Born in Budapest, 16 December 1914. Lived as a child for a short time in Austria and a little longer in France. Coming back to Hungary with his mother Valeria and younger-brother Zoltan he spent his youth in Budapest. While dancing in his mother’s school of modern dance – called “School of Orchestics” – he graduated in French and Hungarian linguistics and literature (Budapest University,1939). Later he got a degree in law (Pécs University, 1948) too. During the war he served in the Hungarian army on the Russian front-line but lucky enough he survived. During the time of the nazi occupation he worked with the Swedish Red Cross to rescue jews and after the end of the war he was awarded with the Freedom medal (Szabadság érdemérem, bronz 1946). By that time he spoke English, French, German, Swedish, Italian and Russian. So he became a secretary at the Foreign Office and soon was sent with the foreign minister to Paris to the peace conference. Here he bitterly realized that Hungary – as a looser of the war – must accept without reservation all the conditions of the treaty. This he put down in his diary too. He worked in the Foreign Office for a few years but as he didn’t want to join the Communist Party and because he married a nice and young university student (Marianna Németh) whose father was a farmer and a landowner – which was a bad class background during the communist regime – he was sent out (down?) from Foreign Office.
In the 1960’s he worked in the Publishing House of the Hungarian Academy of Sciences as a translator and editor, later at the Institute for International Cultural Relations (head of dept. 1964-1973), Institute for Cultural Research (head of the library, and special scientific advisor, 1973-1991). At this time he joined the work of Unesco. He represented Hungary in various Unesco Projects, incl. “European Cultural Data Bank” between 1977 and 1982 when, commissioned by Unesco, published relevant working documents and final reports with a detailed introduction. He took an active part in the Unesco Project “Framework of Cultural Statistics” for another five years contributing working papers on scores of occasions. During these decades- beside official work – he took part in the reviving cultural life of the country too. With his mother’s background, his studies and practice in dance he was very much interested in ballet and dance generally. He wrote several hundred critiques and got in touch with Russian and English ballet world. During these years he contributed to nine (dance) encyclopaedias (Russian, English, Italian, American, Hungarian, French), author of hundreds of articles and studies. He became member of juries of international ballet competitions (Varna, Houlgate, Osaka, Moscow, Novosibirsk) and juries of video dance competitions (Nîmes, Sète, Stockholm, Paris – 1988-1999). Specialized in dance history and theory, lectured at UCLA, Riverside (USA) in l987, at the Essen Conference on dance scholarship in l988, in Universita della Danza in Turin (l99l) etc. Knowing Swedish too worked and compiled a paper on Isadora Duncan’s performances in Sweden (1989).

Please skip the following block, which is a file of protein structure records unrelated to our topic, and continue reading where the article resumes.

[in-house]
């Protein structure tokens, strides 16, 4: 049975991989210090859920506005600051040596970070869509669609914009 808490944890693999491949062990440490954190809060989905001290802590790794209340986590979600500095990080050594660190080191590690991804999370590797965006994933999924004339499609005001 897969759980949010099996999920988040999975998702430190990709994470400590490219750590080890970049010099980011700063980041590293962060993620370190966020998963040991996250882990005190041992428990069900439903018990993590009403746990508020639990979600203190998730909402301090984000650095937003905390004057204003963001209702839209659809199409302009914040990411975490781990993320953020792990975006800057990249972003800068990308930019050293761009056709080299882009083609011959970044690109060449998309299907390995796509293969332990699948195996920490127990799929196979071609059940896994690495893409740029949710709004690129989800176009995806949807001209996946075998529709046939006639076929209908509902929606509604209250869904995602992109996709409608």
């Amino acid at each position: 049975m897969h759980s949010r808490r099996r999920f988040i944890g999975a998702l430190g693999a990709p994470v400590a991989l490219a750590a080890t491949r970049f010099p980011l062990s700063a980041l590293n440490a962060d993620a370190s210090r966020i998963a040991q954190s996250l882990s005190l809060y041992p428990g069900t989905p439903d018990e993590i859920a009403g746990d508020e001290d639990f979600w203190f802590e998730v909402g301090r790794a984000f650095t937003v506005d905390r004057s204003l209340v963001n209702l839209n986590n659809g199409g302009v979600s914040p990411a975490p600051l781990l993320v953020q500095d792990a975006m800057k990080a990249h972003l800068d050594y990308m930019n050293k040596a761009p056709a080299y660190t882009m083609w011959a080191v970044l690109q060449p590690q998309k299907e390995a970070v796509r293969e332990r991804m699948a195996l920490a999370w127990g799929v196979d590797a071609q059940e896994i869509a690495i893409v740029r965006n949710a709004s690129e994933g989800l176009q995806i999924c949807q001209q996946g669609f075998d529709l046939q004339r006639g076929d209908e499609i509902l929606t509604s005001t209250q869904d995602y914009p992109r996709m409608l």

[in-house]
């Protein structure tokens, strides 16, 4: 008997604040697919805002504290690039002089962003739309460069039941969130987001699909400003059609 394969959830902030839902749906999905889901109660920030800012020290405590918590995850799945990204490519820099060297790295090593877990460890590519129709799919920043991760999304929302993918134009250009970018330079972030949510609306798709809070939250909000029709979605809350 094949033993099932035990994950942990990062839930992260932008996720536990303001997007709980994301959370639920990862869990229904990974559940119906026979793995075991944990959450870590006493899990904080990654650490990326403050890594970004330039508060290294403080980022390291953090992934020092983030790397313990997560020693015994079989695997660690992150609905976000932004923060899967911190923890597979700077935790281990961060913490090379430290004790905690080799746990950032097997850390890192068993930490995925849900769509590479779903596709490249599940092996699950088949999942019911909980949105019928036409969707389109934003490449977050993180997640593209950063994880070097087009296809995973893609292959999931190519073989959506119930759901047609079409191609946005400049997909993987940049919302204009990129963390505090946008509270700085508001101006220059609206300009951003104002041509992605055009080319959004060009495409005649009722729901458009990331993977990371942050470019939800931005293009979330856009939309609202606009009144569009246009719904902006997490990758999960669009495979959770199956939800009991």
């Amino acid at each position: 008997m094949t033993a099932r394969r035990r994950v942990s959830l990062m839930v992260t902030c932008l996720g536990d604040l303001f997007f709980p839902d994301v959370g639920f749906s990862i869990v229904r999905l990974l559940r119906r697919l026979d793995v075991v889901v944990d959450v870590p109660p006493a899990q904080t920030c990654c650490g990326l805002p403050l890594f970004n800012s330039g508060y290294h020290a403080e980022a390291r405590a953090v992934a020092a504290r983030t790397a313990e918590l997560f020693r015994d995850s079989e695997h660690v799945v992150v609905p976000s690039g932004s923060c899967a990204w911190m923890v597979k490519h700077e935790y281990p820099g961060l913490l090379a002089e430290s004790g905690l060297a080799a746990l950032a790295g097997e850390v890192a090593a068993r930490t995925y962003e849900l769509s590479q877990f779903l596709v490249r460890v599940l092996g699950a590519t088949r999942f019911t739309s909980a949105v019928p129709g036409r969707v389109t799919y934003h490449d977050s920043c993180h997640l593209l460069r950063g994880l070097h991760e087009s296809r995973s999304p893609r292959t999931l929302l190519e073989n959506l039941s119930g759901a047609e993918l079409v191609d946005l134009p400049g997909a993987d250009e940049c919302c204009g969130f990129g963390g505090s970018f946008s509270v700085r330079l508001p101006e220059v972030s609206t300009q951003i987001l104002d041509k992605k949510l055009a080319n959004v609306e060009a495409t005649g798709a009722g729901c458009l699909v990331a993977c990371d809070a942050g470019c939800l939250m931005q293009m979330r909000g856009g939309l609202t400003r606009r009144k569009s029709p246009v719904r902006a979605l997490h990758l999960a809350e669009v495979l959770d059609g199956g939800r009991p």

Under his influence a company (The Hungarian Art of movement Company earlier named One more Movement Theatre)was founded in 1995 in Budapest, which draws upon the Hungarian modern dance traditions, mingled with a contemporary way of individual thinking. They are the authentic representatives of the almost hundred-year-old modern dance traditions of Hungary (usually referred to as “art of movement”). They revived some plays of this movement from the years of 1920-30s, among them a piece of Valeria Dienes titled “Dawning” (Sometimes translated “Supplication” 2001). Gedeon Dienes, who had danced in the 20th and 30th in several of his mother’s plays appeared with this company on stage in 2004 – which play was choreographed in a modern style especially for his 90th birthday titled “Barefoot”. During his last years he compiled a Hungarian dance encyclopedia giving a detailed picture of Hungarian dance-world from 1975 on. His wife is looking for funds. D.P. Dienes died on 1 October 2005.